Destitution looms in the town of orphans

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The Independent Online

Revathi is alone in the world. Just 10 days ago she had a happy family home and loving parents. That is all gone now, wiped away in the space of a few minutes. Both her parents were killed. The family home, with all its memories of her short life, wiped off the face of the earth. Now the best she can hope for is a place in one of India's thousands of orphanages, a desperate struggle to scrape by an existence, utterly depending on the charity of others, a life shattered.

Revathi is alone in the world. Just 10 days ago she had a happy family home and loving parents. That is all gone now, wiped away in the space of a few minutes. Both her parents were killed. The family home, with all its memories of her short life, wiped off the face of the earth. Now the best she can hope for is a place in one of India's thousands of orphanages, a desperate struggle to scrape by an existence, utterly depending on the charity of others, a life shattered.

Nagapattinam is a town of orphans now. You can't spend even an hour amid the ruins here without finding them. It seems every child you meet lost at least one parent on the day they call Black Sunday here.

Revathi emerged from among the ruined alleyways of Thuney Thurai district, where wooden fishing boats lie on top of the rubble of the houses and the smell of the dead bodies makes it hard to breathe. A pretty little girl with ribbons in her hair.

"I was playing at home with my brother when the wave came," she says. "Mum and dad were at the beach waiting for the boats to come in, they used to help bring in the fish. Then the neighbour came in, she said, 'There's a flood coming' and grabbed my brother and me and took us out of the house. We climbed on the roof of a house, where we were safe."

Down on the beach, her mother and father were killed almost instantly, but Revathi did not know that. "The neighbour told me after two or three days," she says.

"She told me my parents were dead and that they had already been buried, and that I could not see them."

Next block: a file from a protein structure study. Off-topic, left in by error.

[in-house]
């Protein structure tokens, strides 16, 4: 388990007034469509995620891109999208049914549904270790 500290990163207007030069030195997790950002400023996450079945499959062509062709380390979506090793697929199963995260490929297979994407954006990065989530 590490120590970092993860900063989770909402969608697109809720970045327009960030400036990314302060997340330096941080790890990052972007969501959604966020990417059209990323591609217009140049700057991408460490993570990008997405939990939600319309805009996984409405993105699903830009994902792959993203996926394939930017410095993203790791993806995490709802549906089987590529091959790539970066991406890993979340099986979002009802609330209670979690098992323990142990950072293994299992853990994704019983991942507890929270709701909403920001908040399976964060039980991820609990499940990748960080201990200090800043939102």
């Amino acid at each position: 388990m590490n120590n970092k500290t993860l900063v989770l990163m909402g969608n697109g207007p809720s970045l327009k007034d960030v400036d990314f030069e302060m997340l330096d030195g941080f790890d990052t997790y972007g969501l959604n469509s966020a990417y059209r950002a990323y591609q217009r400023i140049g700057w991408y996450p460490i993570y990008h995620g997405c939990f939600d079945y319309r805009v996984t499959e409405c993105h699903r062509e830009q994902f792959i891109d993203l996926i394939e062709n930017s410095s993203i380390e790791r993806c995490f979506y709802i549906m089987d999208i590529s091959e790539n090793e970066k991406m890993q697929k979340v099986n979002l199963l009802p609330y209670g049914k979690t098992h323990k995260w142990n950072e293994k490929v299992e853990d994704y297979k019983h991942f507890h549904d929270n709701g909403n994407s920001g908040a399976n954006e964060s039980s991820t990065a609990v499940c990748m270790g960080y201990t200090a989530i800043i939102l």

Revathi tells me her parents' names as if they are something precious to her. Her father was Segar. He was 32. Her mother was Antamma. She was 28.

She avoids eye contact and often seems on the verge of tears but she does not cry. Her forehead is knotted in a frown, as if she were trying to puzzle out why these terrible things have happened to her. Since the disaster, she has been staying with her aunt, along with her 13-year-old brother, Selvaraj. But her aunt's family is poor. "We cannot afford to take them in permanently," says the aunt. "It's two more mouths to feed."

Long after the global media coverage has ended, and the vast aid donations flowing in have dried up, the orphans will still be here. Revathi will depend on charity for years if she is to avoid slipping into the destitution so many Indian orphans end up in, living on the streets.

Her aunt has brought her to meet John Arul, a Christian pastor and NGO worker. The charity he works for, Love and Care India, runs an orphanage and he hands Revathi a brightly coloured brochure. She turns it over and over in her fingers, glancing from time to time at the picture of smiling children.

"I can't take her today, she will need time to adjust emotionally to what has happened," says Mr Arul.

"I just got back from a trip out of town a few hours ago, and since then we've found 15 orphans this morning alone. We have only been working in Thuney Thurai so far and we have found more than 100. When you consider the total area affected here, that must mean thousands of orphans across Nagapattinam district."

More than 6,000 have been confirmed dead in Nagapattinam, with thousands more missing. Not only the town itself, but 395 surrounding villages have been devastated. In all of them there will be orphans.

In the Nahore area of Nagapattinam town, the secondary school is full of orphans. Of the 5,000 or so survivors housed here in a makeshift refugee camp, 3,000 are children, and 40 of those have lost both parents.

Children like Vijaya Kumari, 12. She is smiling and laughing, as if her mind refuses to register the shock of what happened, that her parents are gone forever. She ran when she heard the tsunami - "a sound like helicopters" is how she describes it.

They are dotted around the town in different camps, some at neighbours' or relatives' houses. Their futures will be the real test of whether the world takes care of the victims of this catastrophe. They are the orphans of the tsunami.

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